They’re twins, but born 17 days apart They’re twins, but born 17 days apart
Alyssa Gullickson knows who’s paying attention when she tells the story about her children’s births. She can tell if they’re following along when she shares... They’re twins, but born 17 days apart

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Alyssa Gullickson knows who’s paying attention when she tells the story about her children’s births. She can tell if they’re following along when she shares that, even though they’re twins, her children were born in different months, in different hospitals, in different counties.

Evan and Brielle Gullickson are interval twins, born 17 days apart. Their births and few months after birth were a roller coaster for parents Alyssa and Scott Gullickson, of St. Joseph, Minn. The first part of Alyssa Gullickson’s pregnancy passed without incident, too, emphasizing the contrast.

“It’s a unique story,” Alyssa Gullickson said. “I’m excited they’ll have an ice breaker for the rest of their lives.” And they’ll never have to share a birthday (or birthday party) in their later years.

The world record for interval twins is a pair who were born 87 days apart. Alyssa Gullickson read up on interval twins while she was on bed rest waiting for Brielle’s birth, and she wanted to beat the record because that would have meant reaching her due date in November.

“But I made it 17 days, and I was pretty proud of that,” she said.

The twins, who will turn 2 this summer — him on July 19 and her on Aug. 5 — have been doing well lately after plenty of challenges early on. They spent their first four months in the neonatal intensive care unit at the University of Minnesota Masonic Children’s Hospital.

“The first four months seemed like four years in reality,” Scott Gullickson said.



The journey started when the Gullicksons found out they were pregnant in March 2014. They learned they were having twins at the 20-week ultrasound.

Alyssa Gullickson was a self-described extremely cautious mom-to-be, always making sure she was following every guideline. She said she was happy she was, or else she would have doubted herself when the twins came early.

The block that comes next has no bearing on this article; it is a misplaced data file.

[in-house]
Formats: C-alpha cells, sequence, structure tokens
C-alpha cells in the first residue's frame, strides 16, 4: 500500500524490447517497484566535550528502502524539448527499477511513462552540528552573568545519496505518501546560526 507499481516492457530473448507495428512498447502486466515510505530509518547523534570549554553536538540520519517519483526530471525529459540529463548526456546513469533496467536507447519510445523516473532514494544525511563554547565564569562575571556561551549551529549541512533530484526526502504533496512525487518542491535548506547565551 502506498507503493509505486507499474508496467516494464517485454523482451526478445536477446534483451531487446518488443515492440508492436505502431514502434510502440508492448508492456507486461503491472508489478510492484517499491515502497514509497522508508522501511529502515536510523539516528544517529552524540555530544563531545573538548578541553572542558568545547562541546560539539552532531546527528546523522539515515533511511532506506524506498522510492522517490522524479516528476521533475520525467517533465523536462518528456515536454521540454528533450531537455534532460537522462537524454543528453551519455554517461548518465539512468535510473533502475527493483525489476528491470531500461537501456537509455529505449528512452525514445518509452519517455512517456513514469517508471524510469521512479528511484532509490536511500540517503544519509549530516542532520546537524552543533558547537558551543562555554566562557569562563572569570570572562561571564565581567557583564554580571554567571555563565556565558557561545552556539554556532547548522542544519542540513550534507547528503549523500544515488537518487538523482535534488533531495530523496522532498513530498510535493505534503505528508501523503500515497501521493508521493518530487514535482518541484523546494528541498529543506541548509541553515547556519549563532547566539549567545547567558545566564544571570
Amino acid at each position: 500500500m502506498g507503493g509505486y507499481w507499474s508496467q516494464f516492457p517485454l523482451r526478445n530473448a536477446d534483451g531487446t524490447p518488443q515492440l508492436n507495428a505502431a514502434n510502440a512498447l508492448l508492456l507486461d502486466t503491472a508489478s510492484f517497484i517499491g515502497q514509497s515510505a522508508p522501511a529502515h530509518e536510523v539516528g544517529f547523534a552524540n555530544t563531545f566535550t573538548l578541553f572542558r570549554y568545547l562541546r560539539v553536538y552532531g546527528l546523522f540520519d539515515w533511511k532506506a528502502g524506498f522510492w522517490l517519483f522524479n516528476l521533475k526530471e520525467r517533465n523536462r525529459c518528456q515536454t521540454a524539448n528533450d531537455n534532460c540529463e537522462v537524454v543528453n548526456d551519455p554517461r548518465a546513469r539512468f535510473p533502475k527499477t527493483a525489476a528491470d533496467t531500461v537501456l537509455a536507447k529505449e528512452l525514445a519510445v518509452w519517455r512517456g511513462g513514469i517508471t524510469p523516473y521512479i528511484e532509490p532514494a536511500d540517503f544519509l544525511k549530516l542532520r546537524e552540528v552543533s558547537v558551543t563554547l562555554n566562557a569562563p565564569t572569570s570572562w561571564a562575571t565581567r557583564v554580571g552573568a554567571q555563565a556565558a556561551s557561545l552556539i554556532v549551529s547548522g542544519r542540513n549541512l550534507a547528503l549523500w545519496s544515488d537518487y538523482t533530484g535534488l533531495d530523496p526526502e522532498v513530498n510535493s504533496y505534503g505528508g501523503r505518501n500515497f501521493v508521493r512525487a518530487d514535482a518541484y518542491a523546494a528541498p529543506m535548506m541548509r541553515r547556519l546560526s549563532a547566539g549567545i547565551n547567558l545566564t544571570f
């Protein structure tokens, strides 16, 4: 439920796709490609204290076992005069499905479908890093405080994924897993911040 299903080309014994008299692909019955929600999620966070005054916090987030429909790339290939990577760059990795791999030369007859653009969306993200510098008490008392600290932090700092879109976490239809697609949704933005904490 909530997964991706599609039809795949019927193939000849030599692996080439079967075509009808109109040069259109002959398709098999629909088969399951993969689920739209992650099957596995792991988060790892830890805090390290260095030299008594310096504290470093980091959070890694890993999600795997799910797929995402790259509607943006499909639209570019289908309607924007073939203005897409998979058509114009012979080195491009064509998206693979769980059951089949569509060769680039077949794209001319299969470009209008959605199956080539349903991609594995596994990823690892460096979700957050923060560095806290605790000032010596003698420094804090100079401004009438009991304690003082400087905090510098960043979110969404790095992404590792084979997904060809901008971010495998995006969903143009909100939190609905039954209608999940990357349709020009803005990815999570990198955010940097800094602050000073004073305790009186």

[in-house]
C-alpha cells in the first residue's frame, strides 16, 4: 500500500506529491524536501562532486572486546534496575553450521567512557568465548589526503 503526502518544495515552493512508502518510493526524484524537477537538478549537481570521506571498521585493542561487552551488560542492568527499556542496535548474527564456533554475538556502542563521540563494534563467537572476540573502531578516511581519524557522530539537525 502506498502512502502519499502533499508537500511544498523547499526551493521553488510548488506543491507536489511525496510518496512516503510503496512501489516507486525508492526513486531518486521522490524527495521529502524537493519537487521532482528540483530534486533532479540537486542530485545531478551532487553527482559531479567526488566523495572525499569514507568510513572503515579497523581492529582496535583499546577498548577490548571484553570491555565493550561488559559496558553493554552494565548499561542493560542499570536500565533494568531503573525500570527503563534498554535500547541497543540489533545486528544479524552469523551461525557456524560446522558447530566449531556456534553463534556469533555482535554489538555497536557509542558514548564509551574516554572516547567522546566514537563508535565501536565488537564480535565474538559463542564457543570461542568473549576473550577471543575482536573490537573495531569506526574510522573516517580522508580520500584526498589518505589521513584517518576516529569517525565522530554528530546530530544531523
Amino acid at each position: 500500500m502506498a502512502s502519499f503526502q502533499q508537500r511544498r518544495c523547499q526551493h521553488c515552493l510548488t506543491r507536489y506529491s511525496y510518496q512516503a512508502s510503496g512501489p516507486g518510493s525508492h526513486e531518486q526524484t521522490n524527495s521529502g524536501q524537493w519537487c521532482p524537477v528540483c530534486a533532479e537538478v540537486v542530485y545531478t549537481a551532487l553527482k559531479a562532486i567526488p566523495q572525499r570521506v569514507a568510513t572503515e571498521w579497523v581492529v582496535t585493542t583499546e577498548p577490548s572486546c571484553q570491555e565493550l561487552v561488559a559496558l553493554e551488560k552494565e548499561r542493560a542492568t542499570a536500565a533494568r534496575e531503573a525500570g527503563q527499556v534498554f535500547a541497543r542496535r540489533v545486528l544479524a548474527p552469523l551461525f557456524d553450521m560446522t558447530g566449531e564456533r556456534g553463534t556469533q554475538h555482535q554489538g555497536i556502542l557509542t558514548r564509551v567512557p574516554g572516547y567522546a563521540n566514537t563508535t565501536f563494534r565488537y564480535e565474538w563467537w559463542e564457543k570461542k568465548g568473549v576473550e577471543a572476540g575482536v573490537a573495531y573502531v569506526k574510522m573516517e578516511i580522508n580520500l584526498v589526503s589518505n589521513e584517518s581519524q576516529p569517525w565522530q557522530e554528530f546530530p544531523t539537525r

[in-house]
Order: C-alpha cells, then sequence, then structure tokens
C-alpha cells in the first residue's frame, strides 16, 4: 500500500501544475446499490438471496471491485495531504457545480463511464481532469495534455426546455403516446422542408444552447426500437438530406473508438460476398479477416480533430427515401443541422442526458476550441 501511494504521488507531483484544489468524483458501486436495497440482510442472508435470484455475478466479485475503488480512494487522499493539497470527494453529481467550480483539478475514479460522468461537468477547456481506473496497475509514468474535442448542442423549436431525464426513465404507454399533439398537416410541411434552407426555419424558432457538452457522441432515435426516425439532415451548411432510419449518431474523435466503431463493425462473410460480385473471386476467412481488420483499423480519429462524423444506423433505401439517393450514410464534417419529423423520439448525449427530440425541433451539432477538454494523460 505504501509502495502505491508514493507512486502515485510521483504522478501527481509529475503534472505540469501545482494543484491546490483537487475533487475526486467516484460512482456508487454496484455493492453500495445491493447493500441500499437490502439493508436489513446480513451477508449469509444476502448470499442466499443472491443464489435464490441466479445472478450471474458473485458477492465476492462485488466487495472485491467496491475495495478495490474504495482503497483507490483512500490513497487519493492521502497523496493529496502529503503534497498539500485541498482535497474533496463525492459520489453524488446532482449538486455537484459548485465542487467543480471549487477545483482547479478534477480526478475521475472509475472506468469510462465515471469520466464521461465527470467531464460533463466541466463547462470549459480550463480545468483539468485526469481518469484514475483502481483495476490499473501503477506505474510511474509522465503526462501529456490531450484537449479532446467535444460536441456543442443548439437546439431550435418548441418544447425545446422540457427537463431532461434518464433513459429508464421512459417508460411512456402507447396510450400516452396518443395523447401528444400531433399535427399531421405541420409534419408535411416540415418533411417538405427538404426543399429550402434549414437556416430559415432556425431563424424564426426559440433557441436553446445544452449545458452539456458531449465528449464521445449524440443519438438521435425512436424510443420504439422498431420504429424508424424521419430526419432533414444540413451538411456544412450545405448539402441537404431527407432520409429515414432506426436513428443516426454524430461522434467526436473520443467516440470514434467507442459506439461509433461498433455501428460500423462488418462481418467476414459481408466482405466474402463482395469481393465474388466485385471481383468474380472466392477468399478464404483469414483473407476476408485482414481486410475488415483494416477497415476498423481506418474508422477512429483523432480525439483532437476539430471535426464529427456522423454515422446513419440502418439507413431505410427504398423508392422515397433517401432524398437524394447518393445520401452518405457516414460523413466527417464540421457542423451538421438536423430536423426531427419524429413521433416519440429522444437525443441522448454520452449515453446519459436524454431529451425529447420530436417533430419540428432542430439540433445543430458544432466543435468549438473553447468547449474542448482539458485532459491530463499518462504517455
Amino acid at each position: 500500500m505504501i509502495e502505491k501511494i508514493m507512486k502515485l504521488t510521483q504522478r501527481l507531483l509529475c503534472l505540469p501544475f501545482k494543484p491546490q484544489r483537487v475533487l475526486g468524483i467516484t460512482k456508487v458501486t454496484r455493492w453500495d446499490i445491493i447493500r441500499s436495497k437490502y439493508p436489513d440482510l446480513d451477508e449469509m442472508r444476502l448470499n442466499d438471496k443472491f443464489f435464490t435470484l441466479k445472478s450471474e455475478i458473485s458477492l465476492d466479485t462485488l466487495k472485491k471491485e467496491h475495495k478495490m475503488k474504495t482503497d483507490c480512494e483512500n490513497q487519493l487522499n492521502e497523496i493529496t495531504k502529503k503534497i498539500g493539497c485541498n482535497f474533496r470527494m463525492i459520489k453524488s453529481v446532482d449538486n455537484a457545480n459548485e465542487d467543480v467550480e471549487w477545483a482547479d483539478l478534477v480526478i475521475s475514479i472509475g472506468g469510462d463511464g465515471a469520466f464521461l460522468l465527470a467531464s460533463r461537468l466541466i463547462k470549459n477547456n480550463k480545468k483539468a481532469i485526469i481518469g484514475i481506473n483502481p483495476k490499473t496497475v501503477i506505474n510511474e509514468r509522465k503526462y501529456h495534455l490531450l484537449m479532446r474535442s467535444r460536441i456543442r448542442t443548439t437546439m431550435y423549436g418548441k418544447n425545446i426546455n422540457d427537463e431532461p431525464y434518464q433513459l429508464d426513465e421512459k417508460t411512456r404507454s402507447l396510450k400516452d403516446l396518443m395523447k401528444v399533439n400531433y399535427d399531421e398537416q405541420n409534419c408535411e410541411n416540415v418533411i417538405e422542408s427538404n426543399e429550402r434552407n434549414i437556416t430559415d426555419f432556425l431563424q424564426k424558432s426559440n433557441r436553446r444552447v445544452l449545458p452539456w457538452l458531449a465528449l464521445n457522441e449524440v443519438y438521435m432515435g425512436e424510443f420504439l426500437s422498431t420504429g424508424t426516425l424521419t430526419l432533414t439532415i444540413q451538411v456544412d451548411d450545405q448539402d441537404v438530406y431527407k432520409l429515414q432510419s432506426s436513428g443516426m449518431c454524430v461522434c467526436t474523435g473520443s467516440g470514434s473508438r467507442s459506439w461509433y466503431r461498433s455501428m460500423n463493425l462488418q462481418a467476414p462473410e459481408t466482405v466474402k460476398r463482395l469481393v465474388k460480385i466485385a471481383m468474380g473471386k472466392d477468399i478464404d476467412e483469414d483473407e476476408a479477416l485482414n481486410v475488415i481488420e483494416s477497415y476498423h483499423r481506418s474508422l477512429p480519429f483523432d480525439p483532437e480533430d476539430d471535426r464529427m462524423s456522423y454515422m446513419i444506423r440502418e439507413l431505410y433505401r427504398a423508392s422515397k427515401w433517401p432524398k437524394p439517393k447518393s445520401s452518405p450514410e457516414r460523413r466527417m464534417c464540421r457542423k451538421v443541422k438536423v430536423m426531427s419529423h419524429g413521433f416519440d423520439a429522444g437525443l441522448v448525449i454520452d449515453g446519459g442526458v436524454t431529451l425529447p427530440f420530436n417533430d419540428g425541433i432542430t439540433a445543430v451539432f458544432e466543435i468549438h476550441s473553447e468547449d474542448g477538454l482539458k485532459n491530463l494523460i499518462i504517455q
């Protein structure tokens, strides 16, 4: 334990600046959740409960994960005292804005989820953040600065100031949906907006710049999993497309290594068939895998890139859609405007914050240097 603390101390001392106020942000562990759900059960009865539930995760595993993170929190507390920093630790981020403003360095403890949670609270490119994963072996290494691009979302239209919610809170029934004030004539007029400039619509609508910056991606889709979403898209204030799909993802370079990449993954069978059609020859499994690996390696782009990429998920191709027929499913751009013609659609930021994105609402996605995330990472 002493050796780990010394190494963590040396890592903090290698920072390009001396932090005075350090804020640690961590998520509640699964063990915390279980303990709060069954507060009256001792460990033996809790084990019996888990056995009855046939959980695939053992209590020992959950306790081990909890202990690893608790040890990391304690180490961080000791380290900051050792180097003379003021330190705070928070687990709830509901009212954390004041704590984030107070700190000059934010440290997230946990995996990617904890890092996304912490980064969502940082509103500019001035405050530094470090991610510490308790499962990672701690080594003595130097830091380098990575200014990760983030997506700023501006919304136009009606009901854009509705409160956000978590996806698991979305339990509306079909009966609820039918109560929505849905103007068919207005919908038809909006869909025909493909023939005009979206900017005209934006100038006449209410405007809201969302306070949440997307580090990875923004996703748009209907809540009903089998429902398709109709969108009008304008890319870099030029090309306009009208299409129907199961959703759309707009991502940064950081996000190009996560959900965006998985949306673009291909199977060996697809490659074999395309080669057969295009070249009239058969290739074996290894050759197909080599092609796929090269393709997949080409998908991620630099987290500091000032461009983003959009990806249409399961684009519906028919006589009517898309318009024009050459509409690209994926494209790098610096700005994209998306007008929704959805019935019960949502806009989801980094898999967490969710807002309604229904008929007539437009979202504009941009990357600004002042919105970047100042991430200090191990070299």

Young Warrior

Evan came first, with Alyssa Gullickson’s water breaking July 17; she delivered him 36 hours later with no pain medication. Alyssa Gullickson would try to keep from delivering Brielle for as long as possible to ensure she could develop more and get stronger.

“We made the call just to deliver him and whatever happened, we left in God’s hands,” Alyssa Gullickson said. Brielle was monitored to ensure she didn’t go into distress.

“All I kept saying to Scott was we can’t lose them. I refuse to lose them. I won’t lose them.”

Evan was born at 23 weeks, five days, weighing 1 pound, 7 ounces.

“You think 1 pound, 7 ounces, but he was perfect,” Alyssa Gullickson said. “All the parts were there. He was just really tiny. But he was perfect.”

The name Evan means “young warrior,” and he’s definitely that, his mom said.

“He beat every odd that they would tell us,” Alyssa Gullickson said. Because of some brain hemorrhaging, doctors weren’t sure at first if he would ever walk, something he’s still working on doing independently but is very close to accomplishing.

Move to Twin Cities

Doctors discovered a hole in Evan’s intestines, shifting the action to the Twin Cities (Minneapolis and Saint Paul, Minn.). The family of just three headed there for his surgery, with Brielle still unborn. Alyssa Gullickson credits his doctor with saving his life. A little bit of his intestines were outside his body, which stayed that way until he came home almost four months later. A scar on his belly remains.

At 26 weeks, Alyssa Gullickson started having contractions and spiked a fever. Doctors induced labor, and after 29 hours of labor (but with pain medication this time), Brielle was born.

The twins were able to go home exactly four months after Evan’s birth. The couple stayed at the Ronald McDonald House while the twins were being cared for.

“The NICU was very long four months,” Alyssa Gullickson said. “It felt like you were never going to get out.” Each day could be full of ups and downs. “They always told us don’t get caught in that. Try to just stay in the middle.”

When the twins came home, Evan was on oxygen. Brielle had to be re-hospitalized shortly afterward. They were on multiple medications. For a while they had to be relatively isolated. Alyssa Gullickson said she had “wash your hands” signs all over her house.

“We were both so proud of them and we wanted to show them off but we couldn’t,” she said.

Now they can. Evan has his occupational therapy and physical therapy regularly, but the twins are for the most part healthy and doing well. The Gullicksons, who are high school sweethearts, are getting ready for a move back to the Glenwood-Starbuck, Minn. area, and their second birthday should be relatively low key.


Despite their beginnings, “they’re just your average toddlers,” Scott Gullickson said. And that’s how doctors advised that they be treated, he said.

The Gullicksons served as an ambassador family for the March of Dimes during the organization’s walk earlier this year in Central Minnesota.

“We’re so blessed because our children are here and they’re healthy. … I wouldn’t change anything,” Alyssa Gullickson said.

And they’ll always have that great story of how their lives started.

“People don’t really believe it right away,” Alyssa Gullickson said.

Henry Okafor

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